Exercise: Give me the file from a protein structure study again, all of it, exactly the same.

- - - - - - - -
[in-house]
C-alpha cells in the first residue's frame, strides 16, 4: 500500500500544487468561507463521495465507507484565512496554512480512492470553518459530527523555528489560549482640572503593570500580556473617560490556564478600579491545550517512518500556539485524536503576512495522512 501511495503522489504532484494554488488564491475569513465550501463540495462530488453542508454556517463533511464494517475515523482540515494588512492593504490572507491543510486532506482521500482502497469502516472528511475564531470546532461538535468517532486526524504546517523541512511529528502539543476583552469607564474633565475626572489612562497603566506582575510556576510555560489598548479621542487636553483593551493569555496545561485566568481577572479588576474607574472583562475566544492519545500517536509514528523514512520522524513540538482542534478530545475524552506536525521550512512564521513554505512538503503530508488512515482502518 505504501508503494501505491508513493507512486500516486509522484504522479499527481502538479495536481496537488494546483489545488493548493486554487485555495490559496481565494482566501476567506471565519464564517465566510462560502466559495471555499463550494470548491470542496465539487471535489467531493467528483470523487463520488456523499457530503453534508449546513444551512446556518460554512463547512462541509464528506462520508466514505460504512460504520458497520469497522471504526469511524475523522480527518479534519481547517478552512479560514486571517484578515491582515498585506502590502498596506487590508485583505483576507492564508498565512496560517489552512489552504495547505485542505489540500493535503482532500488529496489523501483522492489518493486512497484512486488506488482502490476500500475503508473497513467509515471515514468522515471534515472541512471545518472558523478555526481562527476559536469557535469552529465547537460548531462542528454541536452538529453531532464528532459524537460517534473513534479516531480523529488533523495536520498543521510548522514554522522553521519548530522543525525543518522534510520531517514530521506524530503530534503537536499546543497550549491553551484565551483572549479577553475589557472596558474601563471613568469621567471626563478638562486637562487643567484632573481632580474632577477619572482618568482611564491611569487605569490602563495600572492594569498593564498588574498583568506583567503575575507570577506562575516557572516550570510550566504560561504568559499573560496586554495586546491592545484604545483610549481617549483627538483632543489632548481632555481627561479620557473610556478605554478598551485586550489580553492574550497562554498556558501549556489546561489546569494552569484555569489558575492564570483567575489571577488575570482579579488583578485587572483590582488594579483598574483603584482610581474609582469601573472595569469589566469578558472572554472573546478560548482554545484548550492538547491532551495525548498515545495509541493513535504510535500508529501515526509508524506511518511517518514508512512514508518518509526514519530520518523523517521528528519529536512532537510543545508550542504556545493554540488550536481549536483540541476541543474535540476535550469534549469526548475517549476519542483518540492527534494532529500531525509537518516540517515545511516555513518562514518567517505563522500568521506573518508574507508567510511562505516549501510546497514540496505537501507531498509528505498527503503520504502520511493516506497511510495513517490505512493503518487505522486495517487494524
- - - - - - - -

[in-house]
C-alpha cells in the first residue's frame, strides 16, 4: 500500500500544487468561507463521495465507507484565512496554512480512492470553518459530527523555528489560549482640572503593570500580556473617560490556564478600579491545550517512518500556539485524536503576512495522512 501511495503522489504532484494554488488564491475569513465550501463540495462530488453542508454556517463533511464494517475515523482540515494588512492593504490572507491543510486532506482521500482502497469502516472528511475564531470546532461538535468517532486526524504546517523541512511529528502539543476583552469607564474633565475626572489612562497603566506582575510556576510555560489598548479621542487636553483593551493569555496545561485566568481577572479588576474607574472583562475566544492519545500517536509514528523514512520522524513540538482542534478530545475524552506536525521550512512564521513554505512538503503530508488512515482502518 505504501508503494501505491508513493507512486500516486509522484504522479499527481502538479495536481496537488494546483489545488493548493486554487485555495490559496481565494482566501476567506471565519464564517465566510462560502466559495471555499463550494470548491470542496465539487471535489467531493467528483470523487463520488456523499457530503453534508449546513444551512446556518460554512463547512462541509464528506462520508466514505460504512460504520458497520469497522471504526469511524475523522480527518479534519481547517478552512479560514486571517484578515491582515498585506502590502498596506487590508485583505483576507492564508498565512496560517489552512489552504495547505485542505489540500493535503482532500488529496489523501483522492489518493486512497484512486488506488482502490476500500475503508473497513467509515471515514468522515471534515472541512471545518472558523478555526481562527476559536469557535469552529465547537460548531462542528454541536452538529453531532464528532459524537460517534473513534479516531480523529488533523495536520498543521510548522514554522522553521519548530522543525525543518522534510520531517514530521506524530503530534503537536499546543497550549491553551484565551483572549479577553475589557472596558474601563471613568469621567471626563478638562486637562487643567484632573481632580474632577477619572482618568482611564491611569487605569490602563495600572492594569498593564498588574498583568506583567503575575507570577506562575516557572516550570510550566504560561504568559499573560496586554495586546491592545484604545483610549481617549483627538483632543489632548481632555481627561479620557473610556478605554478598551485586550489580553492574550497562554498556558501549556489546561489546569494552569484555569489558575492564570483567575489571577488575570482579579488583578485587572483590582488594579483598574483603584482610581474609582469601573472595569469589566469578558472572554472573546478560548482554545484548550492538547491532551495525548498515545495509541493513535504510535500508529501515526509508524506511518511517518514508512512514508518518509526514519530520518523523517521528528519529536512532537510543545508550542504556545493554540488550536481549536483540541476541543474535540476535550469534549469526548475517549476519542483518540492527534494532529500531525509537518516540517515545511516555513518562514518567517505563522500568521506573518508574507508567510511562505516549501510546497514540496505537501507531498509528505498527503503520504502520511493516506497511510495513517490505512493503518487505522486495517487494524